Shares also come with less hassle. Even if you had thousands of dollars to invest, investing in your home would involve hiring tradespeople, getting materials delivered, and living in a construction site for a while. With shares, there’s less friction: you just choose to buy some shares, and a couple days later, you have them.
This flexibility also works for selling. You can’t really sell part of your house. The closest you could get is renting out a bedroom, which comes with its own set of annoyances. It’s just as easy to sell some of your shares as it is to sell all of your shares. With housing, it’s usually an all or nothing deal.
Point for shares: lifestyle flexibility
One of the great things about shares is that they follow you wherever you go. They don’t need any maintenance or management either—they just sit there, regardless of what you do or where you live.
This can be a major benefit, depending on your lifestyle. For example, one of the best ways to increase your salary is to change jobs. Some people make the most of this by hopping jobs every couple years, and moving cities to do so. If your lifestyle looks like this, then shares can be a much easier investment than a house. If you get a great job offer in a different city, you can just pack up and leave. You don’t need to rent out your shares, or get someone to look after them.
This is particularly useful when you compare it to the first few years of home ownership, when mortgage payments and other costs (like rates and insurance) will probably be more than you could get renting your house out.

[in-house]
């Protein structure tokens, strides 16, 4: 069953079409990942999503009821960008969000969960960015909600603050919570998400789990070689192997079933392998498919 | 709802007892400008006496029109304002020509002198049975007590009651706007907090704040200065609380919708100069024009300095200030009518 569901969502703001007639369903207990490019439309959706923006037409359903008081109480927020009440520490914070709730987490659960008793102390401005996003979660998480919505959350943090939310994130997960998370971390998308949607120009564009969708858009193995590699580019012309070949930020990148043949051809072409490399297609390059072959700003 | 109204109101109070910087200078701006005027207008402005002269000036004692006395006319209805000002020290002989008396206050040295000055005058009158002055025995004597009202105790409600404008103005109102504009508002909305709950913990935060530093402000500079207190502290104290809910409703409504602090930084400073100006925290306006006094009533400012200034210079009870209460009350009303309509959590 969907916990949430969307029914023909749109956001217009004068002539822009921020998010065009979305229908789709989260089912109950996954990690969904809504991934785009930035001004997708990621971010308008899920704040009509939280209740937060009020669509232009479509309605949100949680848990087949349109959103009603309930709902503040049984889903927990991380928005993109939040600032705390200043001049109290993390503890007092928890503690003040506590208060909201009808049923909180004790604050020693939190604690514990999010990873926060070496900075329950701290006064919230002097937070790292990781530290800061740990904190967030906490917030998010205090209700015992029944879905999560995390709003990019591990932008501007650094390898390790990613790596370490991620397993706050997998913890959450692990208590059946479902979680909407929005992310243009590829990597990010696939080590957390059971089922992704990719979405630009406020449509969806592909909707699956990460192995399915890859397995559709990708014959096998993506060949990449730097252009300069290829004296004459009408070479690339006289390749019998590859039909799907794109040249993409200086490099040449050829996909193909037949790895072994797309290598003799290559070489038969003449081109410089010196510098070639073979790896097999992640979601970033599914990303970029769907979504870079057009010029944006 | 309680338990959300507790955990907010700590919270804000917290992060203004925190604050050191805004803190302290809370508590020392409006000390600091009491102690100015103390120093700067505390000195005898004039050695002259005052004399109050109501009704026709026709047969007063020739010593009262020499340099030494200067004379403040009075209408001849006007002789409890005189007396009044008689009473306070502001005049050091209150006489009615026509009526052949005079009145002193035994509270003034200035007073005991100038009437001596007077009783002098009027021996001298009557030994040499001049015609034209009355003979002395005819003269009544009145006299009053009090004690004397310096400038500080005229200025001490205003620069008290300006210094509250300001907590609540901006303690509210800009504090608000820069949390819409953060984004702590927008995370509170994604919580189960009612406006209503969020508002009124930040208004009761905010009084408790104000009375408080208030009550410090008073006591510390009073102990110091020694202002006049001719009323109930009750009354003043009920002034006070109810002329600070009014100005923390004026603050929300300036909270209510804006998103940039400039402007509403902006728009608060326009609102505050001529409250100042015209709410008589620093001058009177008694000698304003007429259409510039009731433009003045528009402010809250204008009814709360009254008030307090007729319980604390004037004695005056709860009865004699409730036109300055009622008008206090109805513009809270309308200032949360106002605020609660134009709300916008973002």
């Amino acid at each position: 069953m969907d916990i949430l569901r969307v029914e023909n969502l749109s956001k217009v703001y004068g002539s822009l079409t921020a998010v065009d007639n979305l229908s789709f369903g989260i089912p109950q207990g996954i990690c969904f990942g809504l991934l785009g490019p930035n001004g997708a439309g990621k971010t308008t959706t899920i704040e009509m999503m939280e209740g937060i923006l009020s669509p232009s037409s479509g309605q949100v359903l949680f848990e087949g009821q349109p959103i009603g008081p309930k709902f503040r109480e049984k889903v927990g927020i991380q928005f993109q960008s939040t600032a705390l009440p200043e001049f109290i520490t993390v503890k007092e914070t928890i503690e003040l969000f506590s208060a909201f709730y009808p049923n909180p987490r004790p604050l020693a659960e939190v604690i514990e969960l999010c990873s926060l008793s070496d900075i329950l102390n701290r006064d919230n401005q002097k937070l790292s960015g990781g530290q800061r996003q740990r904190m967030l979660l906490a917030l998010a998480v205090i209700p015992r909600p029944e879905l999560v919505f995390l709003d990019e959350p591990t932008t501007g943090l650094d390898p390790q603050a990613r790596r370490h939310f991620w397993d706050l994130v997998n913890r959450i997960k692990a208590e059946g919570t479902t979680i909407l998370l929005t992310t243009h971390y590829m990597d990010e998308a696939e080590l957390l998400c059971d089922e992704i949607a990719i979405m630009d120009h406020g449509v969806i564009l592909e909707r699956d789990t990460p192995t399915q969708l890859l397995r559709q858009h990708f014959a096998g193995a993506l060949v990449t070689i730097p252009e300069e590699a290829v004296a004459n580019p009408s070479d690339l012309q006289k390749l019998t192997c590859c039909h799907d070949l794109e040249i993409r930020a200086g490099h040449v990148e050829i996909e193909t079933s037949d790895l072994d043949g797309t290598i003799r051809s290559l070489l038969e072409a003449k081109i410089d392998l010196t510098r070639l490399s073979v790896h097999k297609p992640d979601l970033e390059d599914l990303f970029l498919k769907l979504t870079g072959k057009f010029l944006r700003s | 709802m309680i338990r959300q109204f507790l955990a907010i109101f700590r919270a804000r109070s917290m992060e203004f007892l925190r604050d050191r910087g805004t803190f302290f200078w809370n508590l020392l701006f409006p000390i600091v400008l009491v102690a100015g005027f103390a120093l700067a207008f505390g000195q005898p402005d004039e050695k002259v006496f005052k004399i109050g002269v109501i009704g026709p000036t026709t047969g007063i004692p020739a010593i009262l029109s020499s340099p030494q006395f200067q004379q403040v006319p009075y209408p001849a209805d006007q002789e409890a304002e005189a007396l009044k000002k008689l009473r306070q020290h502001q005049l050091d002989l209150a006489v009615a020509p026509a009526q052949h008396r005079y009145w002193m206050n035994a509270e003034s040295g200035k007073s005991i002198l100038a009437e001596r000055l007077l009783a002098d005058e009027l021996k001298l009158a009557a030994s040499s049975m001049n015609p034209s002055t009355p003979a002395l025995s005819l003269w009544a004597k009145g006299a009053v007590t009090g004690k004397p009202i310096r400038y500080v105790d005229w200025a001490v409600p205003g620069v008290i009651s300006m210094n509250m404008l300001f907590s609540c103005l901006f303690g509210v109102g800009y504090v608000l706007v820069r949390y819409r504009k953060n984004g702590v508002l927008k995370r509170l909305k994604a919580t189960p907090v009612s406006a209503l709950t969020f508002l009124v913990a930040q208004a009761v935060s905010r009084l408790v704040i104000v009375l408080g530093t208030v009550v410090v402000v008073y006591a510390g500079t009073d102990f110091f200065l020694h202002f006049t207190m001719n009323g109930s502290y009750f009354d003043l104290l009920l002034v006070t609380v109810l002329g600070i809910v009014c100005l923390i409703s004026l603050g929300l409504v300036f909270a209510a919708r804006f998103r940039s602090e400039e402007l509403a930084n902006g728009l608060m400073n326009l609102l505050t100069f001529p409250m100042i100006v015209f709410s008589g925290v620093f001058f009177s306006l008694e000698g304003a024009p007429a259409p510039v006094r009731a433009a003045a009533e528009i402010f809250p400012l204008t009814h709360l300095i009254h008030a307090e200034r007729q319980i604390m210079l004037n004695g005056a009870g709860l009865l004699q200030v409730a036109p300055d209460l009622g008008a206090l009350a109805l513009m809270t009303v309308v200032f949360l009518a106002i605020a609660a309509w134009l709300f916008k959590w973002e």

So if you don’t want to own a home, shares can be a great way to put your money to work, without having too much of an impact on your lifestyle.
Point for both: diversify, diversify, diversify
But it’s not an all or nothing deal. If you want to buy a house, and are able to do so, there’s no reason that property needs to be your only investment. We’re all about diversification, and housing is no exception.
If you own a home, you can protect yourself from the ups and downs of property investment by also investing in shares. Here are some ways that could help you:
- By investing some of your wealth in shares, you can protect yourself from your specific house losing value. For example, your roof falling in has no effect on the share market, so you’re protected.
- You can protect yourself from regional economic problems by investing in overseas shares. For example, if you own a house in NZ, you could invest in the US 500 fund. That way, if something happens to the NZ economy and your home loses value, you have some of your wealth invested in the American economy.
It’s all about staying diverse. This approach opens you up to more opportunities, and it also protects you from some of the downsides of investment. In other words? You can have it all, if you want.
What’s the answer?
You’ve probably realised by now that there’s no hard and fast answer to this question. Rather, it’s about your personal circumstances and goals. Investing in property may not be for everyone, and investing in shares may not be for everyone. The key is to take a hard look at what you want and when you want it, then make your investment decisions based on what works best for you.
Ok, now for the legal bit
Investing involves risk. You aren’t guaranteed a return, and you might lose the money you started with. Before investing, you should read your fund’s product disclosure statement. It contains the investment objectives, risks, fees and other information. You should carefully consider this information in relation to your investment time frames and goals.